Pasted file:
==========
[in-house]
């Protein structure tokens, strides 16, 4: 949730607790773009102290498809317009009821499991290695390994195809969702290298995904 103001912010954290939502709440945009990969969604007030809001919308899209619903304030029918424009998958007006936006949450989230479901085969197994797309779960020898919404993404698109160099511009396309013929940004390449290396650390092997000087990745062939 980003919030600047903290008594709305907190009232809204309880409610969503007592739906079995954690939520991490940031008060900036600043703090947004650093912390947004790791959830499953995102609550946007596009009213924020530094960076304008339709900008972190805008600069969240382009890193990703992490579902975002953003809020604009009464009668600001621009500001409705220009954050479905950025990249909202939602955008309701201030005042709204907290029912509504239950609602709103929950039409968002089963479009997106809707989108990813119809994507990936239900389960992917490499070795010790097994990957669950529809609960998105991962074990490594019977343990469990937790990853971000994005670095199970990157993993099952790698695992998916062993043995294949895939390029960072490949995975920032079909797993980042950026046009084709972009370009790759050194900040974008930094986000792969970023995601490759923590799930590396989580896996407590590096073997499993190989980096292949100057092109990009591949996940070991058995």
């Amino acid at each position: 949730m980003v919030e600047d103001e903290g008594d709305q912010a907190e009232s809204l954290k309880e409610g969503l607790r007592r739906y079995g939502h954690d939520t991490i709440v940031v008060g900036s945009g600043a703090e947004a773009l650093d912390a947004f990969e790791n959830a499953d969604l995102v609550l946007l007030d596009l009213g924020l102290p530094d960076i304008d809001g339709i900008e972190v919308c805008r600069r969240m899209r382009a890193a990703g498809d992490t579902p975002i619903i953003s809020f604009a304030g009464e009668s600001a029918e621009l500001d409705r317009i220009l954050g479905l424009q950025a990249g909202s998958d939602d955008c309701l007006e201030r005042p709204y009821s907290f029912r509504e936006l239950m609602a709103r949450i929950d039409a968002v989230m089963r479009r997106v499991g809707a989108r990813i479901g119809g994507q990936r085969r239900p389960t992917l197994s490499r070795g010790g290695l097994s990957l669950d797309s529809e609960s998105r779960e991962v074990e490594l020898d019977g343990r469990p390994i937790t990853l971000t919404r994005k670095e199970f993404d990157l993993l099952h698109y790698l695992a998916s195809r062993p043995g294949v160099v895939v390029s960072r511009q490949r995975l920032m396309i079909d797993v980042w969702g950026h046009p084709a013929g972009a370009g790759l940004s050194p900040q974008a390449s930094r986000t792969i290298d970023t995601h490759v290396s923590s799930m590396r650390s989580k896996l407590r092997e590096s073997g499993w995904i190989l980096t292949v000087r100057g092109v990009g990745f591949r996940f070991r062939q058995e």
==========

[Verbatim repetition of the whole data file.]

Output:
[in-house]
């Protein structure tokens, strides 16, 4: 949730607790773009102290498809317009009821499991290695390994195809969702290298995904 103001912010954290939502709440945009990969969604007030809001919308899209619903304030029918424009998958007006936006949450989230479901085969197994797309779960020898919404993404698109160099511009396309013929940004390449290396650390092997000087990745062939 980003919030600047903290008594709305907190009232809204309880409610969503007592739906079995954690939520991490940031008060900036600043703090947004650093912390947004790791959830499953995102609550946007596009009213924020530094960076304008339709900008972190805008600069969240382009890193990703992490579902975002953003809020604009009464009668600001621009500001409705220009954050479905950025990249909202939602955008309701201030005042709204907290029912509504239950609602709103929950039409968002089963479009997106809707989108990813119809994507990936239900389960992917490499070795010790097994990957669950529809609960998105991962074990490594019977343990469990937790990853971000994005670095199970990157993993099952790698695992998916062993043995294949895939390029960072490949995975920032079909797993980042950026046009084709972009370009790759050194900040974008930094986000792969970023995601490759923590799930590396989580896996407590590096073997499993190989980096292949100057092109990009591949996940070991058995």
């Amino acid at each position: 949730m980003v919030e600047d103001e903290g008594d709305q912010a907190e009232s809204l954290k309880e409610g969503l607790r007592r739906y079995g939502h954690d939520t991490i709440v940031v008060g900036s945009g600043a703090e947004a773009l650093d912390a947004f990969e790791n959830a499953d969604l995102v609550l946007l007030d596009l009213g924020l102290p530094d960076i304008d809001g339709i900008e972190v919308c805008r600069r969240m899209r382009a890193a990703g498809d992490t579902p975002i619903i953003s809020f604009a304030g009464e009668s600001a029918e621009l500001d409705r317009i220009l954050g479905l424009q950025a990249g909202s998958d939602d955008c309701l007006e201030r005042p709204y009821s907290f029912r509504e936006l239950m609602a709103r949450i929950d039409a968002v989230m089963r479009r997106v499991g809707a989108r990813i479901g119809g994507q990936r085969r239900p389960t992917l197994s490499r070795g010790g290695l097994s990957l669950d797309s529809e609960s998105r779960e991962v074990e490594l020898d019977g343990r469990p390994i937790t990853l971000t919404r994005k670095e199970f993404d990157l993993l099952h698109y790698l695992a998916s195809r062993p043995g294949v160099v895939v390029s960072r511009q490949r995975l920032m396309i079909d797993v980042w969702g950026h046009p084709a013929g972009a370009g790759l940004s050194p900040q974008a390449s930094r986000t792969i290298d970023t995601h490759v290396s923590s799930m590396r650390s989580k896996l407590r092997e590096s073997g499993w995904i190989l980096t292949v000087r100057g092109v990009g990745f591949r996940f070991r062939q058995e």